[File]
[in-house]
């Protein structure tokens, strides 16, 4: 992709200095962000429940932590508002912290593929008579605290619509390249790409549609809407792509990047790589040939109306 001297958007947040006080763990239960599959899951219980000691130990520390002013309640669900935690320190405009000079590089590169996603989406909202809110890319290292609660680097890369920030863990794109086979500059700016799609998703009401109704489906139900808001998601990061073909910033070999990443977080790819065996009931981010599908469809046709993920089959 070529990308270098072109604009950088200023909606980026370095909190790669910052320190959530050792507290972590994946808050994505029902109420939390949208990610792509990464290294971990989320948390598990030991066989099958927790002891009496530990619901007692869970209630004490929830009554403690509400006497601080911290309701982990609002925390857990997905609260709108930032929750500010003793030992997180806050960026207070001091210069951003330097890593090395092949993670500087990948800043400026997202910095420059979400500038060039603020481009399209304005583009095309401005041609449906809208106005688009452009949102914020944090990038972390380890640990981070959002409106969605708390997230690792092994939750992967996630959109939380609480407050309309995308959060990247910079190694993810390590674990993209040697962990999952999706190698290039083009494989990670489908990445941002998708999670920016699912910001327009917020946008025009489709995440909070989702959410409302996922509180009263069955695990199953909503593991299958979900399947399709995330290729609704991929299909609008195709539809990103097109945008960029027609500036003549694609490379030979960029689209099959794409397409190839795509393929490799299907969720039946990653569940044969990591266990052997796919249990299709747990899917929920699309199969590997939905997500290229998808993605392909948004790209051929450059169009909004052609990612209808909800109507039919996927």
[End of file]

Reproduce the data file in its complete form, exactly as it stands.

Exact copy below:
[in-house]
């Protein structure tokens, strides 16, 4: 992709200095962000429940932590508002912290593929008579605290619509390249790409549609809407792509990047790589040939109306 001297958007947040006080763990239960599959899951219980000691130990520390002013309640669900935690320190405009000079590089590169996603989406909202809110890319290292609660680097890369920030863990794109086979500059700016799609998703009401109704489906139900808001998601990061073909910033070999990443977080790819065996009931981010599908469809046709993920089959 070529990308270098072109604009950088200023909606980026370095909190790669910052320190959530050792507290972590994946808050994505029902109420939390949208990610792509990464290294971990989320948390598990030991066989099958927790002891009496530990619901007692869970209630004490929830009554403690509400006497601080911290309701982990609002925390857990997905609260709108930032929750500010003793030992997180806050960026207070001091210069951003330097890593090395092949993670500087990948800043400026997202910095420059979400500038060039603020481009399209304005583009095309401005041609449906809208106005688009452009949102914020944090990038972390380890640990981070959002409106969605708390997230690792092994939750992967996630959109939380609480407050309309995308959060990247910079190694993810390590674990993209040697962990999952999706190698290039083009494989990670489908990445941002998708999670920016699912910001327009917020946008025009489709995440909070989702959410409302996922509180009263069955695990199953909503593991299958979900399947399709995330290729609704991929299909609008195709539809990103097109945008960029027609500036003549694609490379030979960029689209099959794409397409190839795509393929490799299907969720039946990653569940044969990591266990052997796919249990299709747990899917929920699309199969590997939905997500290229998808993605392909948004790209051929450059169009909004052609990612209808909800109507039919996927």